This week's best free PC games
There's something almost eerily timeless about the best point-and-click adventures: despite showing its age on the surface, Broken Sword: The Shadow of the Templars still feels fresh and interesting once you get past certain elements of its presentation. It's 15 years old now. Can you believe that? Elsewhere, this week's pick of free games includes a Twin Peaks game that wishes it were on the Atari, a Tycoon game about kidnapping people and forcing them to join your cult, and an interactive fiction piece that sees the final dress rehearsal for a play going disastrously wrong. Read on to find out why you should play them...
Broken Sword: The Shadow of the Templars (Director's Cut)
Revolution Software. Grab it from Good Old Games.
All these years later, Broken Sword remains a twee but relentlessly charming point-and-click adventure, telling the story of George Stobbart - an American tourist whose Parisian holiday is cut somewhat short when the cafe at which he's drinking decides to blow up. And a clown flees the scene of the apparent crime. I feel as though more games should start like this.
However, this isn't the start of the Director's Cut, which adds a good half hour of playable content onto the beginning of the game. This - as well as other new sections throughout - focuses on secondary character Nicole Collard, an intrepid French reporter searching for her big break in the journalism game. The new content helps to flesh out her personality, and works well with what was there before - even if the seams are a little obvious at times.
A couple of the puzzles are showing their age now, but nothing is eminently frustrating - and while the twisting, globe-trotting story of the Knights Templar might seem trite in the age of Dan Brown novels, it's worth remembering that Broken Sword told it first. This is still a lovely adventure game, and now that Good Old Games are carrying it for free, you'd be silly not to play it if you haven't already.
Super Cult Tycoon 2: Deluxe Edition
Robert Yang, Eddie Cameron. Grab it via Yang's website.
From the creators of two artful Half-Life 2 mods, Radiator and Tedium, comes something altogether sillier. It's called Super Cult Tycoon 2: Deluxe Edition, and is in fact the first Cult Tycoon game they've made, despite the Super, 2 and Deluxe Edition affixes. In the game you take control of a cult leader, and it begins with you escaping the FBI's claws in a white Transit van. Your ever-obedient daughter suggests, politely, that you might want to turn right and start a new settlement in the forest. So you do. And you begin to recruit.
This means either going into town - a risky business, as the FBI are looking for you - or heading to nearby farms. And, uh, "persuading" people to join you. Which, in actual fact, means kidnapping them. Once you've converted these people you can put them to work brewing Kool Aid, or in a PR firm to bribe investigators, and watch the money steadily tot up. That's the idea, anyway. More likely, the FBI will eventually track you down and break down your defences, causing you to flee. It's delightfully silly, and while it needs polish (and, desperately, a zoom function), this is by no means the finished product, and I can't wait to see it in a more final state.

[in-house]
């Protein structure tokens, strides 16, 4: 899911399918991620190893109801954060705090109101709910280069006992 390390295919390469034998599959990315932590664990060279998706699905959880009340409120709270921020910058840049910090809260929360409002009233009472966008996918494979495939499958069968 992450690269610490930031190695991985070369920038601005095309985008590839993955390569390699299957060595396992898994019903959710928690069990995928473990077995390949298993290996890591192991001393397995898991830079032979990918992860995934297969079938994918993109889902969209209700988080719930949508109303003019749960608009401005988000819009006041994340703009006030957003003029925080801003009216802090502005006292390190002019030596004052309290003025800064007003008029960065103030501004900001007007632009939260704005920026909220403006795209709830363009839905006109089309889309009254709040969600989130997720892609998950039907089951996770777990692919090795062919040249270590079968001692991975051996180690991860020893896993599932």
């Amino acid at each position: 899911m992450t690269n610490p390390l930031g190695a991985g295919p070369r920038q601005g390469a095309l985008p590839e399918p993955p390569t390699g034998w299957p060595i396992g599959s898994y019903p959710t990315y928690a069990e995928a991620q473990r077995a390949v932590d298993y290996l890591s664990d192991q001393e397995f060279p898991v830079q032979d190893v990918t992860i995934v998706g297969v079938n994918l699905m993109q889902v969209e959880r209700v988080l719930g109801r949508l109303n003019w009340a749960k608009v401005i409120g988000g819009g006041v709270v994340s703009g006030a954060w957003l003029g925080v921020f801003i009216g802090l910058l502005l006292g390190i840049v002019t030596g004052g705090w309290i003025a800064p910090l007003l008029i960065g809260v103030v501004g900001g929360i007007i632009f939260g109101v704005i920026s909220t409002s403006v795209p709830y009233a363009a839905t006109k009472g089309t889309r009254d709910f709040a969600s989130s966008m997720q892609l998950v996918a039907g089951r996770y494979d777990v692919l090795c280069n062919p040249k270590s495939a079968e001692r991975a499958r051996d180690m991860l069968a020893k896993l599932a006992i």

Black Lodge 2600
Jak Locke. Download it from the game's website.
The 1990s TV drama Twin Peaks, by David Lynch and Mark Frost, remains one of the most baffling, brilliant and relentlessly strange things I've ever seen on the telly, and Black Lodge 2600 - a new free PC game, but one that pretends to be an old Atari title - does a good job of continuing the Twin Peaks trend toward the surreal. Your protagonist, as in the TV series, is FBI Special Agent Dale Cooper, and at the start you'll find yourself in the red-curtained room that many still associate with the show.
What follows, though, is a game in which you must locate the secret exit of a collection of similar rooms without being caught by one of the other characters. Various Twin Peaks types rear their heads, most removing points from your score if they catch you. But bump into your doppelgänger who occasionally appears out of nowhere, and it's game over.
The website suggests that, as with all Atari games, you should read the manual before you begin. You should, otherwise nothing makes any sense. Even with your newly acquired knowledge, the visual motifs and utterly unnerving sound effects make this as downright bonkers as its source material.
Deirdra Kiai.Play it online.
It's nice that interactive fiction continues in a world of fancy graphics engines: there's something about a good IF game that's really invigorating. Especially when you don't have to wrestle with irritating parsing systems to get the game to understand what you want to do. Enter The Play: a genuinely amusing and heartfelt piece that's delivered through a helpful, hyperlink-based user interface. It affords you the opportunity to shape how the story plays out, based on the decisions you make along the way.
What decisions? Well, your character is the director of a theatre performance. But with just one night to go until the show opens, everything is going wrong. The props have just arrived, and people keep tripping over them. One of the actors has pulled out last-minute, and their replacement is awful. Meanwhile, there's the underlying issue of a sexual harassment case, which isn't overtly explained to begin with, but which seems to be on everyone's minds. How you deal with the situation is up to you - but it might change how the play turns out, and affect your reputation as a director.
It's fun, silly and decently written. If you enjoy a good bit of IF, but aren't exactly thrilled by the prospect of typing random verbs until you get the right one, I'd say give this a shot.
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